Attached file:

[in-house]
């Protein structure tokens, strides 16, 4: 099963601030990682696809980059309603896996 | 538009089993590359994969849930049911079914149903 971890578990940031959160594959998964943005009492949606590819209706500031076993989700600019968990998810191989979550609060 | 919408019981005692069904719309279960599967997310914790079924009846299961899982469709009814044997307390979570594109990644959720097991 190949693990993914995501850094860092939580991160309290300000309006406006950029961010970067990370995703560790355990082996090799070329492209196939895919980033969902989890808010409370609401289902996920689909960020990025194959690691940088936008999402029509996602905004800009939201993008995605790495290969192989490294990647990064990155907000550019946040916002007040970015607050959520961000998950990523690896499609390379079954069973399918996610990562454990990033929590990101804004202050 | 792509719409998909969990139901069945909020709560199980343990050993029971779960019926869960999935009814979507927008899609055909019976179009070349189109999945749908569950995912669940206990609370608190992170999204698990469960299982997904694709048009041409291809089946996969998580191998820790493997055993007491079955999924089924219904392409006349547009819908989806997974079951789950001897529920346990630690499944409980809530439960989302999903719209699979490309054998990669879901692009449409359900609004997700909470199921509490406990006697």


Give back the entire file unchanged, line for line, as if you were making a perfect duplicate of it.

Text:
[in-house]
């Protein structure tokens, strides 16, 4: 099963601030990682696809980059309603896996 | 538009089993590359994969849930049911079914149903 971890578990940031959160594959998964943005009492949606590819209706500031076993989700600019968990998810191989979550609060 | 919408019981005692069904719309279960599967997310914790079924009846299961899982469709009814044997307390979570594109990644959720097991 190949693990993914995501850094860092939580991160309290300000309006406006950029961010970067990370995703560790355990082996090799070329492209196939895919980033969902989890808010409370609401289902996920689909960020990025194959690691940088936008999402029509996602905004800009939201993008995605790495290969192989490294990647990064990155907000550019946040916002007040970015607050959520961000998950990523690896499609390379079954069973399918996610990562454990990033929590990101804004202050 | 792509719409998909969990139901069945909020709560199980343990050993029971779960019926869960999935009814979507927008899609055909019976179009070349189109999945749908569950995912669940206990609370608190992170999204698990469960299982997904694709048009041409291809089946996969998580191998820790493997055993007491079955999924089924219904392409006349547009819908989806997974079951789950001897529920346990630690499944409980809530439960989302999903719209699979490309054998990669879901692009449409359900609004997700909470199921509490406990006697």